Suncoast AKtion Club members are in a program whose goal is self-sufficiency and independence.  As part of their program, the AKtion Club experience is intended to improve members' ability to move forward with their lives with the confidence  and ability to manage largely on their own.
Program Success Monitoring Both AKtion Clubs are under constant staff supervision.  Both Clubs have Kiwanis advisers who attend meetings and interact with their Club's leaders.   Should issues arise needing attention, intervention is provided by staff and is available from Siesta Key and other Kiwanis Clubs.  All AKtion Clubs are reviewed and memberships renewed annually.  They are never in any way "adrift."
Program Success Examples
Over the years since its Chartering, the AKtion Club at Community Haven has a proven track record of improving members' quality of life and self-confidence.  The number of memberships in the Haven's Club is limited by staff support and available transportation.  It always has had a waiting list to join.  So the waiting list is an indicator of the value Haven's clients expect to receive as AKtion Club members.  The Club raises several hundreds of dollars for local charities and is a major sponsor of  the annual "Jingle and Jog" fundraiser at the Haven.
 
The Suncoast Club is entering its second year after chartering.  The measure of its success will be the success of its members after they leave the program when they reach 22 years of age.  Members have demonstrated the decision making, team work,  communication, and planning skills needed for independent living.  In the 2015 school year the Club raised money for the Salvation Army, and in 2016, received a prize for its holiday display at a shopping mall.
CEO/Executive Director
CEO/Executive Director No executive Director
CEO Term Start 0
CEO/Executive Director Email N/A
Former CEOs/Executive Directors
NameTerm
Senior Staff
NameTitle
Staff & Volunteer Statistics
Full Time Staff 0
Part Time Staff 0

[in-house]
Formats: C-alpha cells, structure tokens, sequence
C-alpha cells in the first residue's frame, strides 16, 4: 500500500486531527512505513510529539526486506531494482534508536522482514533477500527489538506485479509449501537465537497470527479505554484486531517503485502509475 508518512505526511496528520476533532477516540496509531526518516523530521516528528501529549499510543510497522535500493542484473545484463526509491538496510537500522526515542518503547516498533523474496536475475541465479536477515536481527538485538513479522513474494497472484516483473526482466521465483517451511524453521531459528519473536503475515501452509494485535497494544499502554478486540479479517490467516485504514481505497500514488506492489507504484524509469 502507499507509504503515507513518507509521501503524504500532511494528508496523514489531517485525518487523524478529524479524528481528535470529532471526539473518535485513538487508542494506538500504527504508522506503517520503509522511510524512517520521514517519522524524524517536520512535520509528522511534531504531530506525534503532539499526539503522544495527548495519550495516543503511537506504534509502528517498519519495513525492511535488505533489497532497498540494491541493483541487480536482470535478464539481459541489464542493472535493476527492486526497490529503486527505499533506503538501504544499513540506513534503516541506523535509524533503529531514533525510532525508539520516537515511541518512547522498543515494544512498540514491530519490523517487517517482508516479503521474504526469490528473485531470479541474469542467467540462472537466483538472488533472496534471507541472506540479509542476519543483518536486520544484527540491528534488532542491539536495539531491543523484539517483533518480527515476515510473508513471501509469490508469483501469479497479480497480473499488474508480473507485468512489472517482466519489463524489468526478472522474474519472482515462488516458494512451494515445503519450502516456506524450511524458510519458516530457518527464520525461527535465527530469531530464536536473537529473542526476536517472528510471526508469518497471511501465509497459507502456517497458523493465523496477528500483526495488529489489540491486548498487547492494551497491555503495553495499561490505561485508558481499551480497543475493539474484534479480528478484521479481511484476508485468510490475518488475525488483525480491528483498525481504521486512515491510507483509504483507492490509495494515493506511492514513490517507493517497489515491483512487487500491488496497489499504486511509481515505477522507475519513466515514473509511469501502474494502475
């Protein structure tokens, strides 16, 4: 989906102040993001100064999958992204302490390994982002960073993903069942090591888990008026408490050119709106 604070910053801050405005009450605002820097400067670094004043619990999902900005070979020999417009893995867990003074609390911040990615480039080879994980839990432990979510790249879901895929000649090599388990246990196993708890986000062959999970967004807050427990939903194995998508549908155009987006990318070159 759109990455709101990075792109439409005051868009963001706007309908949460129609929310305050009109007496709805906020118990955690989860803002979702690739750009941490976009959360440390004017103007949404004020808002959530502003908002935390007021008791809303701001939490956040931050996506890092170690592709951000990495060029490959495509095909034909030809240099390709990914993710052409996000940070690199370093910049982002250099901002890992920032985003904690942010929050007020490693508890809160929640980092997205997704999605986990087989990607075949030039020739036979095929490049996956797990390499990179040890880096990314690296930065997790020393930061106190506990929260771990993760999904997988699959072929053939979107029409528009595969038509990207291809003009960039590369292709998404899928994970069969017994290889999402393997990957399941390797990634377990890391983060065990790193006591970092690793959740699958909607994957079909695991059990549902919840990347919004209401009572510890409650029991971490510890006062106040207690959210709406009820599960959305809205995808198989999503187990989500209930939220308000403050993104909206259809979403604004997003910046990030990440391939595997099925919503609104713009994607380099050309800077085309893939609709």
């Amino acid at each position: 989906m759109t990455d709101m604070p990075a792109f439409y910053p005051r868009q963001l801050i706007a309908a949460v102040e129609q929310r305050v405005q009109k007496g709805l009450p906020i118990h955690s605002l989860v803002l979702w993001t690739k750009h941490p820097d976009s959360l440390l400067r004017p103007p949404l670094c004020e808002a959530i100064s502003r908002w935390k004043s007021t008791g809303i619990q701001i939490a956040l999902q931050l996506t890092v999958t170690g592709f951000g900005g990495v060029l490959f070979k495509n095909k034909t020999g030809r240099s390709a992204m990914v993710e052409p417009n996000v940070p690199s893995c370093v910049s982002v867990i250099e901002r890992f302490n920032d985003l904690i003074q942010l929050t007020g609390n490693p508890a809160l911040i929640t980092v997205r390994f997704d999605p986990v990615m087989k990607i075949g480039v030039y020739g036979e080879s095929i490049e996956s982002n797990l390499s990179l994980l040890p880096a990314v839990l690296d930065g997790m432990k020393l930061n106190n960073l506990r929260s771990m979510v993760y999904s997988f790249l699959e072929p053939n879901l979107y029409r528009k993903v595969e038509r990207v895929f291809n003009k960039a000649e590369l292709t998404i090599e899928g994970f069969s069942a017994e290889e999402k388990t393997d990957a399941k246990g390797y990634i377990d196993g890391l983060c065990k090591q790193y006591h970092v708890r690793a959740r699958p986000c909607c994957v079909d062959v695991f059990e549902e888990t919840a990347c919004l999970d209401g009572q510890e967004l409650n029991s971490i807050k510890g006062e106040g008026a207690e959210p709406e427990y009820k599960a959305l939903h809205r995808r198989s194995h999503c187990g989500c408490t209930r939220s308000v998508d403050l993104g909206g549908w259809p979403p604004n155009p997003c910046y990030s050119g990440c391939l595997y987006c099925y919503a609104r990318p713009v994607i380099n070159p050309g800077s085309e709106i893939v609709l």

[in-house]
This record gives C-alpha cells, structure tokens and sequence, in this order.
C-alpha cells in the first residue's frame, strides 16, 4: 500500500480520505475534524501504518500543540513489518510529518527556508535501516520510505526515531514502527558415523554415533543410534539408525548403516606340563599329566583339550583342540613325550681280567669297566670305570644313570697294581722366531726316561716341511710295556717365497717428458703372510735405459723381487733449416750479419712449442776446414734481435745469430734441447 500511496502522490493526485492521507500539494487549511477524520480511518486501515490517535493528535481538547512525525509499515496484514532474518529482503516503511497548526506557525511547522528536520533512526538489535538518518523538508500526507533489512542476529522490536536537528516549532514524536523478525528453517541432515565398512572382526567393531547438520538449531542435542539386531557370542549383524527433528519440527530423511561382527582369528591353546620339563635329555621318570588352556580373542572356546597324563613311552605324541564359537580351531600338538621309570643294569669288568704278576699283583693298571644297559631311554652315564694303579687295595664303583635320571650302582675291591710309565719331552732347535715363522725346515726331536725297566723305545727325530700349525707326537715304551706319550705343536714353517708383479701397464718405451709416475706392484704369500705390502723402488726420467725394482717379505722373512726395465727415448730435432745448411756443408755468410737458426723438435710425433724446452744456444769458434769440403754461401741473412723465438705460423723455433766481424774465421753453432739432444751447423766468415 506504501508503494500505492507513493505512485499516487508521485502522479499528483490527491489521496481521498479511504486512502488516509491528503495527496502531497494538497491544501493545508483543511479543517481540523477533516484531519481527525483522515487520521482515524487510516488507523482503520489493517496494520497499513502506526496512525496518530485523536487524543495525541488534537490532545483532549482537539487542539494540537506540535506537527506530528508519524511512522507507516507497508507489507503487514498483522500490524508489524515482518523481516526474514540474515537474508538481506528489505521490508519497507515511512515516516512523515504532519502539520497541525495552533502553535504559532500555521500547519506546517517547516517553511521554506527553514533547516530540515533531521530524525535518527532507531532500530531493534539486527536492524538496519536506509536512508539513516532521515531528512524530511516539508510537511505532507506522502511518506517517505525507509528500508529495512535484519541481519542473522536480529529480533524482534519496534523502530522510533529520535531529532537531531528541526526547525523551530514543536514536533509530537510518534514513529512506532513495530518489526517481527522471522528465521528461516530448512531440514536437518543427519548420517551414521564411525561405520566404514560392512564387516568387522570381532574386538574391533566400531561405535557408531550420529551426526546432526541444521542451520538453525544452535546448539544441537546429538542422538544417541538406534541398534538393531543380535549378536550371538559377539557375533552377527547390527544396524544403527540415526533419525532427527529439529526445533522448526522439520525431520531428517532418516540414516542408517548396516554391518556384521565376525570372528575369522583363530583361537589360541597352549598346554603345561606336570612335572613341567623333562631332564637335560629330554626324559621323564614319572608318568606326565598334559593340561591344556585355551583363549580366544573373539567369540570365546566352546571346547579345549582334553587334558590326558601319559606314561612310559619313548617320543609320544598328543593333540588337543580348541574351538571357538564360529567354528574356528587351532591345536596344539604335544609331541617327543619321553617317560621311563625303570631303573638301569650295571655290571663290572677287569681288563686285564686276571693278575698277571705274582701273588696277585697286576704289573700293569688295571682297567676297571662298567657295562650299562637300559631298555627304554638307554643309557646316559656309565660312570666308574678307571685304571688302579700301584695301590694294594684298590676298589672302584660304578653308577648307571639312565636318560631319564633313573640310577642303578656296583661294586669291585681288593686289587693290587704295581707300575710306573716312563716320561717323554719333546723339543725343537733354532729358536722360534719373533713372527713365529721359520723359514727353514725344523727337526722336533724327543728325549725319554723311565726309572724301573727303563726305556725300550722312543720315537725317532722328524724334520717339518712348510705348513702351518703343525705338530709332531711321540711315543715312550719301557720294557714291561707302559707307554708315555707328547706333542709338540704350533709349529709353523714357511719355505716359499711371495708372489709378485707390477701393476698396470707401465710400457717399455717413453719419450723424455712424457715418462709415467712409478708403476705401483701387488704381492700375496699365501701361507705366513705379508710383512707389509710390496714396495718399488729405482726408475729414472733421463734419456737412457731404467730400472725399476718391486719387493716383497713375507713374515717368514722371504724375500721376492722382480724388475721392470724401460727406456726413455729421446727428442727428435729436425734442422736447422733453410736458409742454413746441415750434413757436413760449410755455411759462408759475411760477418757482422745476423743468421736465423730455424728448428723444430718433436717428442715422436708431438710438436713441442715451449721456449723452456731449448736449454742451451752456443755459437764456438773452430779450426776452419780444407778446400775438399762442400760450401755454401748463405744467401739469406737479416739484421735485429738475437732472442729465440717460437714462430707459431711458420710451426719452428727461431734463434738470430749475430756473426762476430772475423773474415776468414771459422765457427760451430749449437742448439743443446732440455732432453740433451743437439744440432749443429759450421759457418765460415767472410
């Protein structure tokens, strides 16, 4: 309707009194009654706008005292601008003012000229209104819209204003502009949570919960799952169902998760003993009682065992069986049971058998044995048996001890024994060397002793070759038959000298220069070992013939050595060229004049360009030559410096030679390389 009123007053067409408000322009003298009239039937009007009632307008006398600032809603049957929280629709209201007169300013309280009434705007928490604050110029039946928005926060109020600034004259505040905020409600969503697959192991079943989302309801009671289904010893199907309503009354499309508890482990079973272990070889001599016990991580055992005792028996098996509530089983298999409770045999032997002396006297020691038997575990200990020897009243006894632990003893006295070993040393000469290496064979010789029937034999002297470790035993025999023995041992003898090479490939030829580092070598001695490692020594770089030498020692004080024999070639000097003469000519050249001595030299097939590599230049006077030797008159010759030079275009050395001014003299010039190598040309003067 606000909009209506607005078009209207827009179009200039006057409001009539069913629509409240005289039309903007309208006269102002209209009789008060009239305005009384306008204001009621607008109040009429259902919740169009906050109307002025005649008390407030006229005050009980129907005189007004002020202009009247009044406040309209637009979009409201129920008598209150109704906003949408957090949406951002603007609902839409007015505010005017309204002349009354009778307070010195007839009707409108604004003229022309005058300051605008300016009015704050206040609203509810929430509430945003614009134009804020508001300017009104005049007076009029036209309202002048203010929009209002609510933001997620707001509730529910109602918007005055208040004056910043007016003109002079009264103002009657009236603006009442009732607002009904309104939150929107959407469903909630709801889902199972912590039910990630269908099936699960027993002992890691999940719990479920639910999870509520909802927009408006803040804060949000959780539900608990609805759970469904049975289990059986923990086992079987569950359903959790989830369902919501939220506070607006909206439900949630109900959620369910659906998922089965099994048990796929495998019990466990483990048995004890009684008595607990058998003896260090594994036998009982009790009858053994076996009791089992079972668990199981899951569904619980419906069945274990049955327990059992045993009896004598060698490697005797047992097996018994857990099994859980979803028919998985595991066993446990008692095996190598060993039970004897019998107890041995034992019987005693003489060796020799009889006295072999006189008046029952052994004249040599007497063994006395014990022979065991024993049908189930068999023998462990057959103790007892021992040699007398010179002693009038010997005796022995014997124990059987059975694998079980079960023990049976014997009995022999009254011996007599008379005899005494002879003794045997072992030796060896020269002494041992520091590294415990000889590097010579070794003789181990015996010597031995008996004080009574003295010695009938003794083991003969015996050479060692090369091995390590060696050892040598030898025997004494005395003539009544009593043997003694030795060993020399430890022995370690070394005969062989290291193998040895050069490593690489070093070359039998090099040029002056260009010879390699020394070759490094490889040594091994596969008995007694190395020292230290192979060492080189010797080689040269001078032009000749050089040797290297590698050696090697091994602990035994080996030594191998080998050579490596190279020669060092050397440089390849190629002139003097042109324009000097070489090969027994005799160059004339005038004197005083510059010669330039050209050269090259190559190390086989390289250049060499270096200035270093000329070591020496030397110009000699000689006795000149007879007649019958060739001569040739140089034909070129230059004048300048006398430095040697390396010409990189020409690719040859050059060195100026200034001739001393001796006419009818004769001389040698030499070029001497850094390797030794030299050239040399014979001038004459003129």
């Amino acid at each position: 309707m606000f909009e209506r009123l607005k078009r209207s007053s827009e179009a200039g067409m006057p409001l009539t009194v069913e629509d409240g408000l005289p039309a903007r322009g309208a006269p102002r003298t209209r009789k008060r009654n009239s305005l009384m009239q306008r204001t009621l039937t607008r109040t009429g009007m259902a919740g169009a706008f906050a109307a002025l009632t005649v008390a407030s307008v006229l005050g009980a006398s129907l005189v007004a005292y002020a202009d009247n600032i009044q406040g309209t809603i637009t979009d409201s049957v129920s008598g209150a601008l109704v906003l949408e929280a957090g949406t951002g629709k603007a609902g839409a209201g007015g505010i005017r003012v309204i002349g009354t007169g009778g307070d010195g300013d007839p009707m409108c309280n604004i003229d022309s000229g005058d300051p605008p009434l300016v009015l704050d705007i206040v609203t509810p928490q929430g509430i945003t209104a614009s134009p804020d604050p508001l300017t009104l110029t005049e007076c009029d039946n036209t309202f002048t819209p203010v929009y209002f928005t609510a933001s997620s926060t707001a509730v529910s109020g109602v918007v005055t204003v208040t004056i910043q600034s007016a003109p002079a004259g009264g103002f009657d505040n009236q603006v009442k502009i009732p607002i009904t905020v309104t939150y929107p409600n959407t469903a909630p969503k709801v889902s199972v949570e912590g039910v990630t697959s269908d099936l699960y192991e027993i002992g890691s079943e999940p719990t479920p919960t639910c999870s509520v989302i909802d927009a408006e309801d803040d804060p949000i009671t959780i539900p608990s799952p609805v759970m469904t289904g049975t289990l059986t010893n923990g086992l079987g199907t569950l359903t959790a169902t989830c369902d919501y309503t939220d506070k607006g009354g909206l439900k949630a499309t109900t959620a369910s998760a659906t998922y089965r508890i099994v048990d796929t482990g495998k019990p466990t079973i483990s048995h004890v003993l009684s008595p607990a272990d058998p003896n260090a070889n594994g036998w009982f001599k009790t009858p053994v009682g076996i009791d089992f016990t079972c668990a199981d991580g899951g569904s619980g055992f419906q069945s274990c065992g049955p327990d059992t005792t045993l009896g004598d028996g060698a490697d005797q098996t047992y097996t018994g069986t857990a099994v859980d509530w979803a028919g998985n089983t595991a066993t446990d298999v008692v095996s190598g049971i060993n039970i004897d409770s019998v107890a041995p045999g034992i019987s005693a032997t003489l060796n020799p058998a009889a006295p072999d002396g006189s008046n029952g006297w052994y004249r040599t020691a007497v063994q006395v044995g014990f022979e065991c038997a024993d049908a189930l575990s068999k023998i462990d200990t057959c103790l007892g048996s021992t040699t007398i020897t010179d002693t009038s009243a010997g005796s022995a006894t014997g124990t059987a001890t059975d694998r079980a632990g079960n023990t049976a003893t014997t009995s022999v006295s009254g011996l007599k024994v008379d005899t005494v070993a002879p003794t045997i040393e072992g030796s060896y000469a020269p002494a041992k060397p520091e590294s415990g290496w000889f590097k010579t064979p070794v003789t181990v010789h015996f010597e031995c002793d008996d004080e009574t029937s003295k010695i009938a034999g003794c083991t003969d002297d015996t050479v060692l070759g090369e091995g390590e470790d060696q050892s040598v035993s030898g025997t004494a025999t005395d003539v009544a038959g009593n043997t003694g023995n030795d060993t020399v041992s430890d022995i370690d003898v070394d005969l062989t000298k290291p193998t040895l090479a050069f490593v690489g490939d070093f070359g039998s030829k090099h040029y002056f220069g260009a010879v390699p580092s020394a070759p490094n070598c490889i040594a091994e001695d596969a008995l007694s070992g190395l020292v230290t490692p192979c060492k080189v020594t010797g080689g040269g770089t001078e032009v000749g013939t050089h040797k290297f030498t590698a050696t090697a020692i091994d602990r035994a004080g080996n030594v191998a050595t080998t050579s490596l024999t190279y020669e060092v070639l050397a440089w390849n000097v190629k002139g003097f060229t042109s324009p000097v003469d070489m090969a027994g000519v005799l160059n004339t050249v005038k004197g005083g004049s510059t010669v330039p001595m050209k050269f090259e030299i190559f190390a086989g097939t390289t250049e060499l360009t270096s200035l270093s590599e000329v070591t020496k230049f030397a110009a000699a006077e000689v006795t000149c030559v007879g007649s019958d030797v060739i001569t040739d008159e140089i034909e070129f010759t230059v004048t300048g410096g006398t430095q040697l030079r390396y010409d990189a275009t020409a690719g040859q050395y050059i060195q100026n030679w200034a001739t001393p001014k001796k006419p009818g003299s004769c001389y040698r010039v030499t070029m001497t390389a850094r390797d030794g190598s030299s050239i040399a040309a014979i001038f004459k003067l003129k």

Staff Retention Rate % N/A
Professional Development No
Contractors 0
Volunteers 40
Management Reports to Board N/A
CEO/Executive Director Formal Evaluation N/A
Senior Management Formal Evaluation N/A
Non-Management Formal Evaluation No
Collaborations
We collaborate with, support, and have partnerships with the following:
  1. Wilkinson Elementary School
  2. Sarasota Middle School
  3. Riverview High School
  4. Pine View Elementary School
  5. Pine View High School 
  6. Suncoast Technical College
  7. Habitat for Humanity
  8. Every Day Blessings
  9. Hope Kids
  10.  All Faiths Food Bank
External Assessments and Accreditations
Assessment/AccreditationYear
Awards & Recognition
Award/RecognitionOrganizationYear
Distinguished ClubKiwanis Internations2015
Distinguished ClubKiwanis International2014
Distinguished PresidentKiwanis International2015
Distinguished SecretaryKiwanis International2015
Risk Management Provisions
Plans
Fundraising Plan No
Communication Plan No
Strategic Plan Yes
Strategic Plan Years 2
Strategic Plan Adopted June 2016
Management Succession Plan Yes
Continuity of Operations Plan No
Policies
Nondiscrimination Policy Yes
Whistle Blower Policy Yes
Document Destruction Policy Yes
Directors and Officers Insurance Policy No
Policies and Procedures Yes
Comments
Management Comments by Organization

Leadership’s major challenge is how to use our resources to best advantage. We have two resources our member’s time and our Foundation’s money. The unmet needs of many children in the Sarasota region are well known: hunger, literacy, safety, education, shelter, clothing, parenting etc. The numbers are high - hundreds homeless, 21,000+ served by the Campaign Against Summer Hunger. For us, the challenge becomes a process of identifying specific situations where our resources will result in the greatest benefit for the most children.

    
We approach this challenge at every weekly meeting by reaching out to individuals and community organizations doing important work aligned with our mission, asking them to share with our members their work, stories, and successes. We do this with our speakers program, and by attending community meetings and forums focused on issues children and youth.
   

For example, a few years ago a member heard through friends that a woman had single-handedly launched an effort to prepare homeless kids for school at the beginning of the September school term. Getting ready for school in the fall means more than spiral notebooks, pads and pencils. It means clothes, haircuts, shoes, check-ups, IDs and encouragement. That woman was Pam Hawn.  We invited Pam to speak to our members about her work.  She described the need, her efforts, the results and her hopes to increase the number of children served during the next summer's efforts. Our members were moved and our Foundation gave Pam financial support to continue her work.